The pioneer of laboratory evolution and precision-editing of genetic code earns the title of AAAS Fellow
On Tuesday, November 24, the American Association for the Advancement of Science (AAAS) announced this year's newly elected members. David R. Liu, the Thomas Dudley Cabot Professor of the Natural Sciences, a Howard Hughes Medical Institute Investigator, and member of the Broad Institute earned the lifelong distinction of AAAS Fellow along with about 500 scientists.
The title recognizes "important contributions to STEM disciplines, including pioneering research, leadership within a given field, teaching and mentoring, fostering collaborations, and advancing public understanding of science."
AAAS started electing members in 1874, honoring some of the most influential scientists and inventors in history, including Thomas Edison (1878), sociologist W. E. B. Du Bois (1905), anthropologist Margaret Mead (1934), computer scientist Grace Hopper (1963), physicist Steven Chu (2000), and astronaut Ellen Ochoa (2012). This year's Nobel Prize winner in chemistry, Jennifer Doudna, is also a AAAS Fellow.
Liu, who was inducted into the National Academy of Medicine just last month, earned his Fellow status for "pioneering advances such as base editing and DNA-encoded libraries that creatively integrate chemistry, evolution, and molecular biology to impact medicine and the life sciences."
In short, Liu invented base editing, a technique that chemically alters DNA, letter by letter, rather than cutting through the genetic code. More precise and flexible, the technique introduces far fewer off-target edits than others, bringing gene-editing technology closer to correcting incurable human genetic diseases like sickle cell anemia, progeria (a fast-aging disease), and cystic fibrosis.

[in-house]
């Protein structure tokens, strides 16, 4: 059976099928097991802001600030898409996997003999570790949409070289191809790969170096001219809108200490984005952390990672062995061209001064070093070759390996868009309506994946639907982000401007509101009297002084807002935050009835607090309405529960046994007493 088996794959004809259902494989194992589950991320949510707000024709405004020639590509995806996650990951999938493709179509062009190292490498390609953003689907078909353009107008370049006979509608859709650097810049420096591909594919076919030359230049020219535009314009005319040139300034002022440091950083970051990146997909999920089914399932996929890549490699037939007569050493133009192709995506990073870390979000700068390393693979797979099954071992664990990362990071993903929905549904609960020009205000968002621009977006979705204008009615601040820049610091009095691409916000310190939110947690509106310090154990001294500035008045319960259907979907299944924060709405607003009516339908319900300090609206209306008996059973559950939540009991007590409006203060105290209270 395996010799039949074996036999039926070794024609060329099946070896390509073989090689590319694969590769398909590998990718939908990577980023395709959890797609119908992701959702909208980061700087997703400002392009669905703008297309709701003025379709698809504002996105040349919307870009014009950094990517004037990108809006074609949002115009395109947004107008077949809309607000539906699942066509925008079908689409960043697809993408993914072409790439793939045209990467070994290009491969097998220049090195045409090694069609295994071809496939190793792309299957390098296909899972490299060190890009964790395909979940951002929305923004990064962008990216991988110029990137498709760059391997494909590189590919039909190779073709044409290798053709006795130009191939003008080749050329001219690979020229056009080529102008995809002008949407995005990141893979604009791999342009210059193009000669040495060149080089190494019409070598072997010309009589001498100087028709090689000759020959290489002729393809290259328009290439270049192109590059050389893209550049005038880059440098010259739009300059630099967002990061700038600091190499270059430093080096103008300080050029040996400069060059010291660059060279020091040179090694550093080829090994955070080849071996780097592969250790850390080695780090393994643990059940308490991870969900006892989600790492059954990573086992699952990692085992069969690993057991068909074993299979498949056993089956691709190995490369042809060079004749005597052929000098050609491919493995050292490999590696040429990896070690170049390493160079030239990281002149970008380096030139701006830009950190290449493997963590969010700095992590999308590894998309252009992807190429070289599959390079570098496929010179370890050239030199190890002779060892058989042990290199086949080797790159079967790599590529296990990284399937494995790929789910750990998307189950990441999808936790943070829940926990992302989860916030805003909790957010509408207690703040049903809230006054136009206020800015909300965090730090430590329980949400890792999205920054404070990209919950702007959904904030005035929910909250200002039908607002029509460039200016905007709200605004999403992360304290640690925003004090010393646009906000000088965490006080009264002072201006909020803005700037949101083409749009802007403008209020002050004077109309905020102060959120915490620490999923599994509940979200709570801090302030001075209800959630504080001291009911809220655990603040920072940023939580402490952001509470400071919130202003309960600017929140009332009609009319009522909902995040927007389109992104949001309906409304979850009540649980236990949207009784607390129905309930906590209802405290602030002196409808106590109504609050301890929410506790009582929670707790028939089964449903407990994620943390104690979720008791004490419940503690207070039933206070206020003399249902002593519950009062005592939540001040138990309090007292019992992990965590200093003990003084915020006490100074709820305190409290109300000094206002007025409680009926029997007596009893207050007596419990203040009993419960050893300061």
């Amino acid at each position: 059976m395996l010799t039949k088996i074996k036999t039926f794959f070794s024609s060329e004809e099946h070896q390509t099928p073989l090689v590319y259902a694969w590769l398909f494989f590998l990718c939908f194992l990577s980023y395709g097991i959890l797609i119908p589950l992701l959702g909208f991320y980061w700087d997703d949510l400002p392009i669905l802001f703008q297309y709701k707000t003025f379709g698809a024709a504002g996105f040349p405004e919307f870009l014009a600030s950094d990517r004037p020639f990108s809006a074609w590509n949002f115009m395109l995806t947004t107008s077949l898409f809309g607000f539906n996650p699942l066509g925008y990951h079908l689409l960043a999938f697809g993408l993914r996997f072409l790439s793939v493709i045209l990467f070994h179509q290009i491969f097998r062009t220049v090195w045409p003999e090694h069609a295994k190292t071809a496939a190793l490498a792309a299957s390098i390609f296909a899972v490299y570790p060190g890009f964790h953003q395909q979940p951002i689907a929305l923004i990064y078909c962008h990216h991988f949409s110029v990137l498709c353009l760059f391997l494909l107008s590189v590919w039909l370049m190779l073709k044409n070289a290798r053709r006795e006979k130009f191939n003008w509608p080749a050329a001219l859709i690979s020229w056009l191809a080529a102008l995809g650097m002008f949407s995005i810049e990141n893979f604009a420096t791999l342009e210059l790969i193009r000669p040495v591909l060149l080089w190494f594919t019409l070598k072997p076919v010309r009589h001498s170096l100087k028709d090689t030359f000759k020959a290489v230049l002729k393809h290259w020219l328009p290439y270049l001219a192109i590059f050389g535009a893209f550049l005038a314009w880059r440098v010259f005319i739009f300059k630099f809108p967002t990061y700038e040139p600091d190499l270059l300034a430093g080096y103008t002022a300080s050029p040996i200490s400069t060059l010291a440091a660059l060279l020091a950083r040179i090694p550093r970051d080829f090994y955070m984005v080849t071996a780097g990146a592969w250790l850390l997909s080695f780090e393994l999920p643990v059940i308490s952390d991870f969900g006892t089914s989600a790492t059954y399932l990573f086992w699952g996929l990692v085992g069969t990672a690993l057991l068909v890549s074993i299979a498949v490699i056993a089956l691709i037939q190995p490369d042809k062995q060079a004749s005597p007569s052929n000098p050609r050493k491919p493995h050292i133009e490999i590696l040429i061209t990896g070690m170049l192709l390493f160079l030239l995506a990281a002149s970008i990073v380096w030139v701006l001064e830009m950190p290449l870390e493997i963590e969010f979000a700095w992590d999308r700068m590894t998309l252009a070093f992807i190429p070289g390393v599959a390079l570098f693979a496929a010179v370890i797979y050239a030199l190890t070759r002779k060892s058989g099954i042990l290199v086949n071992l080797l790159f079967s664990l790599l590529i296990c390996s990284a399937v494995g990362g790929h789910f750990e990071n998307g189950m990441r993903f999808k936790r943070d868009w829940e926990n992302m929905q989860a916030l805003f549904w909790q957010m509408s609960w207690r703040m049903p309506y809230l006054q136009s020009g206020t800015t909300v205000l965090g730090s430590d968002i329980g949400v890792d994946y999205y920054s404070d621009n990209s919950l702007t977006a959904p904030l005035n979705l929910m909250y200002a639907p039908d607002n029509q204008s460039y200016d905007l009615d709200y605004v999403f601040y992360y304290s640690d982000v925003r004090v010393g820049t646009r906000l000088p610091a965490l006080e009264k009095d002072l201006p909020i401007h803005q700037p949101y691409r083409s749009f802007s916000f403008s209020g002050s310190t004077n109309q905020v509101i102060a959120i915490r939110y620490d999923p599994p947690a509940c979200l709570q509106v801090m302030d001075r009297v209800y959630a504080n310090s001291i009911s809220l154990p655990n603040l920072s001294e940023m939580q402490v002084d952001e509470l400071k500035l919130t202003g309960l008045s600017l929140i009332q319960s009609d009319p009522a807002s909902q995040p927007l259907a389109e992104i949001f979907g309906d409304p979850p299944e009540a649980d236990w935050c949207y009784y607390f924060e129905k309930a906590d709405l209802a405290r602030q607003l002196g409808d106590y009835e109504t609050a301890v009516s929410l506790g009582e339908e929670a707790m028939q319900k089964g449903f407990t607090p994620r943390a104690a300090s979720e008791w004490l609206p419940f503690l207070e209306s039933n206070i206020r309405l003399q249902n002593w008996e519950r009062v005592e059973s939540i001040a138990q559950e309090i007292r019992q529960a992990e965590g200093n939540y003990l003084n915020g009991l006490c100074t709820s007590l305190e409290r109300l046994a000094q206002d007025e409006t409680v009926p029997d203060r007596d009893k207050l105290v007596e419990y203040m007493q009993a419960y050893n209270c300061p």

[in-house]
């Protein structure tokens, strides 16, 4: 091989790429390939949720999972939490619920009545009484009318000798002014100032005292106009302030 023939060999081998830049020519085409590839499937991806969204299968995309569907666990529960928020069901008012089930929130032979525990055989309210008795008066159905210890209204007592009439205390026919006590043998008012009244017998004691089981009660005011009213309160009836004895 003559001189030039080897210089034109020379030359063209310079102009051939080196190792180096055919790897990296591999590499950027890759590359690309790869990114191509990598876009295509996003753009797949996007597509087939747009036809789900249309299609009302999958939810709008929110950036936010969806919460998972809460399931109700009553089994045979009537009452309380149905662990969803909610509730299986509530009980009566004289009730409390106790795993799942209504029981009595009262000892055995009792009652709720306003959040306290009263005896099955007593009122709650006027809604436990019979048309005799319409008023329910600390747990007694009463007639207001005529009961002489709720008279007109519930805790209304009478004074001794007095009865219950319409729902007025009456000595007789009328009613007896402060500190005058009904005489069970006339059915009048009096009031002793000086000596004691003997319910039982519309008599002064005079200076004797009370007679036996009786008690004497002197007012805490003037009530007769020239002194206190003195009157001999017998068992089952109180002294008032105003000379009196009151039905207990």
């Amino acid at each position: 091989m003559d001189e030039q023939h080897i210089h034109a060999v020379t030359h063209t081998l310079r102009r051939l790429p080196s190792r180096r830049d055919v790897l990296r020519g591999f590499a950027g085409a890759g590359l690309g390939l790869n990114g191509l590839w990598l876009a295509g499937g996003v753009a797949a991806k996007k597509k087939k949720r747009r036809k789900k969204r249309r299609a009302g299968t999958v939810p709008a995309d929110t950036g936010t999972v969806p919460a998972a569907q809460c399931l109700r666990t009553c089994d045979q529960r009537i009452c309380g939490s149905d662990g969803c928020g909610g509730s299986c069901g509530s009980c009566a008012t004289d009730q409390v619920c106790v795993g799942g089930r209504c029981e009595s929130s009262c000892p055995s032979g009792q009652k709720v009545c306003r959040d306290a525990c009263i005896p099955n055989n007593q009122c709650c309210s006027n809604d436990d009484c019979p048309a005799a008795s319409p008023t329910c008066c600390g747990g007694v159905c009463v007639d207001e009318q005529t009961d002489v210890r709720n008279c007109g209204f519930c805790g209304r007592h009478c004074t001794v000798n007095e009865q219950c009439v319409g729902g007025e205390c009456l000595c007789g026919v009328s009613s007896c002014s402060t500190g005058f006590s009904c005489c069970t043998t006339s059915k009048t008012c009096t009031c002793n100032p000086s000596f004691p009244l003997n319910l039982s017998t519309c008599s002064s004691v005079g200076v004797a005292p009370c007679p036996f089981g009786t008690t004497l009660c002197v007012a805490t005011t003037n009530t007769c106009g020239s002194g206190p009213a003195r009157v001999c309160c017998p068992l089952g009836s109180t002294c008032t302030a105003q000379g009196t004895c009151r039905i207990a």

"We're incredibly excited by the fact that there are human genetic diseases caused by point mutations that might be treatable and perhaps even curable by using base editors."
- David Liu
Most recently, Liu performed a feat that even Doudna's popular CRISPR-Cas9 gene editing tech couldn't reach: He made targeted changes to the genomes of mitochondria, the power sources for cells. Mutations in mitochondrial DNA can harm the nervous system and muscles, including the heart, and can be fatal to people who inherit them. Liu's discovery enables researchers to study these hard-to-reach errors and start to work out how to correct them.
Mitochondrial DNA is only the latest advance in a string of crucial discoveries: In the last year, he created BE-Hive, a new machine learning model, to predict which base editor performs best to repair thousands of disease-causing mutations; used base editing to correct recessive genetic deafness and restore partial hearing; and tweaked base editors to make fewer off-target edits and access more locations on the genome than earlier versions.
"There's a lot of hard work that still has to be done," Liu said in a video interview with the Camille Dreyfus Foundation, "but we're incredibly excited by the fact that there are human genetic diseases caused by point mutations that might be treatable and perhaps even curable by using base editors."
Liu is the ninth current faculty member in the Department of Chemistry and Chemical Biology to be elected a AAAS Fellow. The Association will honor him and the other newly elected Fellows in a virtual ceremony on February 13, 2021. Honorees will receive official certificates and rosette pins in gold and blue, colors symbolizing science and engineering.